Hydraulic admittance of a partially saturated microfluidic slit

Hydraulic admittance of a partially saturated microfluidic slit Hydraulic admittance measurements have previously been performed on simple capillary systems as well as complex porous media such as gas diffusion layers. However, the theory for hydraulic admittance has yet to be developed for noncylindrical geometries in 2D channel studies. Here, hydraulic admittance theory is developed for a slit and experimentally measured for several hydraulic lengths (or partial saturation levels). Finite element modeling was included to address entrance effects associated with the sample. Both the theory and finite element modeling predicted higher hydraulic admittance magnitudes than measured, but the modeling predicted the resonance peak position better than the theory. The weak agreements to both the theory and modeling were mainly attributed to the slit approximation for the sample and additional interfacial curvature. Nonetheless, the resonance peaks were found to shift toward lower frequencies and decrease in magnitude with increasing hydraulic length for the theory, finite element modeling, and measurements. http://www.deepdyve.com/assets/images/DeepDyve-Logo-lg.png Experiments in Fluids Springer Journals

Hydraulic admittance of a partially saturated microfluidic slit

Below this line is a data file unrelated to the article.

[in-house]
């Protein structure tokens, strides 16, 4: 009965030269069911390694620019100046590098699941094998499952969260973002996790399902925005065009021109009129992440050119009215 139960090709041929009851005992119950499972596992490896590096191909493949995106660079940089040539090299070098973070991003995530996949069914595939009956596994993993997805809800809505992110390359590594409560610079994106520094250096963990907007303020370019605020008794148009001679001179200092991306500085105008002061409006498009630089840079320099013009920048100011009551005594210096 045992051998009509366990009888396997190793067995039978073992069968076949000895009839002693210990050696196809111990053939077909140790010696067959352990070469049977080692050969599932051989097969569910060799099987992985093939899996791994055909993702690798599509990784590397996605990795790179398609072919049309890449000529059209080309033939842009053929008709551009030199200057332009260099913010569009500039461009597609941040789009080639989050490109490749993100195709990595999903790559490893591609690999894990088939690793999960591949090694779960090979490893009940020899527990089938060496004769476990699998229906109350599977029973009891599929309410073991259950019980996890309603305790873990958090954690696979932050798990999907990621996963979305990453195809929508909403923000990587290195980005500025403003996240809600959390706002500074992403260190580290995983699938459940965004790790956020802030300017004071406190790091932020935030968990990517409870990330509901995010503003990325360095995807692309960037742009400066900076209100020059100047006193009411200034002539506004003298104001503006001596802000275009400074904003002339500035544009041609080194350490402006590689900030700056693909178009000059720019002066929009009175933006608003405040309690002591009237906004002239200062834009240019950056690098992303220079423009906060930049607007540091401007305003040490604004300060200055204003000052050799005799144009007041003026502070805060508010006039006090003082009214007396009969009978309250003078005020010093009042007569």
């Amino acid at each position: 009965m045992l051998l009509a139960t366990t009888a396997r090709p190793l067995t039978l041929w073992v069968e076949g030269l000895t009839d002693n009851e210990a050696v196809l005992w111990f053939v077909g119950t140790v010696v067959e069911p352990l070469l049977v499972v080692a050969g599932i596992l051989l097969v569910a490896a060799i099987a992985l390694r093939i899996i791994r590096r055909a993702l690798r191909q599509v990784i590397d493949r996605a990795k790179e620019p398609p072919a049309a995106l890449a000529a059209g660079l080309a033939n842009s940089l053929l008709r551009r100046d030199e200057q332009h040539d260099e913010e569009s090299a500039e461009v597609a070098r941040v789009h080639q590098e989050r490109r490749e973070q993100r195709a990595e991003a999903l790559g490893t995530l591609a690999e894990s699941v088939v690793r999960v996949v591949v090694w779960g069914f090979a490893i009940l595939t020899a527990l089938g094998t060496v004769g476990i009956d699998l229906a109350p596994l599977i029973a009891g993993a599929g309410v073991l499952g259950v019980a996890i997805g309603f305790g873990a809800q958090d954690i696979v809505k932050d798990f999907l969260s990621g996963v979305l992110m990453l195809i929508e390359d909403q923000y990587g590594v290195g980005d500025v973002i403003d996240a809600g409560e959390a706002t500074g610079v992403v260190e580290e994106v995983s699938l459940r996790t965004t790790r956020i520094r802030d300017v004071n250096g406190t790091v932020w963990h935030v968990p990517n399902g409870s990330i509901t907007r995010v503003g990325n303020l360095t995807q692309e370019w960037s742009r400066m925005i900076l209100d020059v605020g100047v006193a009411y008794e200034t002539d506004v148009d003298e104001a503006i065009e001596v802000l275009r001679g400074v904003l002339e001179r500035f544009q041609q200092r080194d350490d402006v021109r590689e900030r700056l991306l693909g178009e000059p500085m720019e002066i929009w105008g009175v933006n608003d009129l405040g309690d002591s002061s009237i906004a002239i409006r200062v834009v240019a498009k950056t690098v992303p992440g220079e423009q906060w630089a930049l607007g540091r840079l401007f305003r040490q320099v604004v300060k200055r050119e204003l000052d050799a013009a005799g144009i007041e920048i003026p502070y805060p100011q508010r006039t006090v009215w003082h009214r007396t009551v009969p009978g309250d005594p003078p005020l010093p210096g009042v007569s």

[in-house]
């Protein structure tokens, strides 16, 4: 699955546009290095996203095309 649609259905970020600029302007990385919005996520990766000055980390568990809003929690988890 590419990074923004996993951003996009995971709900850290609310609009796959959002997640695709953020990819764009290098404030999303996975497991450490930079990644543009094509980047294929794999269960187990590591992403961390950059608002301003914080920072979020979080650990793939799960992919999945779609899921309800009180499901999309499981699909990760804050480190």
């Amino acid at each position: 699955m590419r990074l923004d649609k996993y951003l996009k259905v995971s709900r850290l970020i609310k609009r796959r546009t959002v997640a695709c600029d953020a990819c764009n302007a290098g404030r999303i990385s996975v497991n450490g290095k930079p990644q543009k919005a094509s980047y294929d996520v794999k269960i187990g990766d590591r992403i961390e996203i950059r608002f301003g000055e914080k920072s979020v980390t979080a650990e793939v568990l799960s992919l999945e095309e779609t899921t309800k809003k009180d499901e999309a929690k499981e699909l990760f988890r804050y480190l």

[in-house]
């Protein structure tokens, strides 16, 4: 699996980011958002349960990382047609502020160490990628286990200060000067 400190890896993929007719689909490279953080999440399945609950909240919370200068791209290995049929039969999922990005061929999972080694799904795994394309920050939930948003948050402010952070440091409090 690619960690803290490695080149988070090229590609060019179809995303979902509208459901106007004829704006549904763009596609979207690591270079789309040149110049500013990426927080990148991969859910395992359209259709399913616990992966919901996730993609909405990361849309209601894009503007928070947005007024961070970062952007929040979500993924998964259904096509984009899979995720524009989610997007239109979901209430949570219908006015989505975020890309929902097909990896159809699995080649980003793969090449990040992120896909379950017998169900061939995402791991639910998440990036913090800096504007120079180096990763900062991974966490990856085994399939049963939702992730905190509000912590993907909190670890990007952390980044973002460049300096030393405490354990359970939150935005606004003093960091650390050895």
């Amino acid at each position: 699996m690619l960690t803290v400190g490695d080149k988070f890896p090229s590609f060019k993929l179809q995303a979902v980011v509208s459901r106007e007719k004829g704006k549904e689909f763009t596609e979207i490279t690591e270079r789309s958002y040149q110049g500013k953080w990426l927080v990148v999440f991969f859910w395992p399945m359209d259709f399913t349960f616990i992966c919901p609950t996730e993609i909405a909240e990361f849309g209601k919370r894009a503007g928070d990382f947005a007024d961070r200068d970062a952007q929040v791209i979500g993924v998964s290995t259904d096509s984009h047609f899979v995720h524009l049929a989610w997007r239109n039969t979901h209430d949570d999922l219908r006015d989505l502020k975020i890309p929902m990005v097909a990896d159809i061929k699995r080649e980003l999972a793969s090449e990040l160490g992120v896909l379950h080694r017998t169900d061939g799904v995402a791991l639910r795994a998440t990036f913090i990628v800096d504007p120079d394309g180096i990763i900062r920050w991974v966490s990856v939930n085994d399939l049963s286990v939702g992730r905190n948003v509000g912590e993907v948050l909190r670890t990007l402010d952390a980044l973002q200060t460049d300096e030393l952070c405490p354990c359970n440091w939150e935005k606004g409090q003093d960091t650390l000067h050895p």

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Publisher
Springer Berlin Heidelberg
Copyright
Copyright © 2013 by Springer-Verlag Berlin Heidelberg
Subject
Engineering; Engineering Fluid Dynamics; Fluid- and Aerodynamics; Engineering Thermodynamics, Heat and Mass Transfer
ISSN
0723-4864
eISSN
1432-1114
D.O.I.
10.1007/s00348-013-1587-2
Publisher site
See Article on Publisher Site

Abstract

Hydraulic admittance measurements have previously been performed on simple capillary systems as well as complex porous media such as gas diffusion layers. However, the theory for hydraulic admittance has yet to be developed for noncylindrical geometries in 2D channel studies. Here, hydraulic admittance theory is developed for a slit and experimentally measured for several hydraulic lengths (or partial saturation levels). Finite element modeling was included to address entrance effects associated with the sample. Both the theory and finite element modeling predicted higher hydraulic admittance magnitudes than measured, but the modeling predicted the resonance peak position better than the theory. The weak agreements to both the theory and modeling were mainly attributed to the slit approximation for the sample and additional interfacial curvature. Nonetheless, the resonance peaks were found to shift toward lower frequencies and decrease in magnitude with increasing hydraulic length for the theory, finite element modeling, and measurements.

Journal

Experiments in FluidsSpringer Journals

Published: Aug 6, 2013

References

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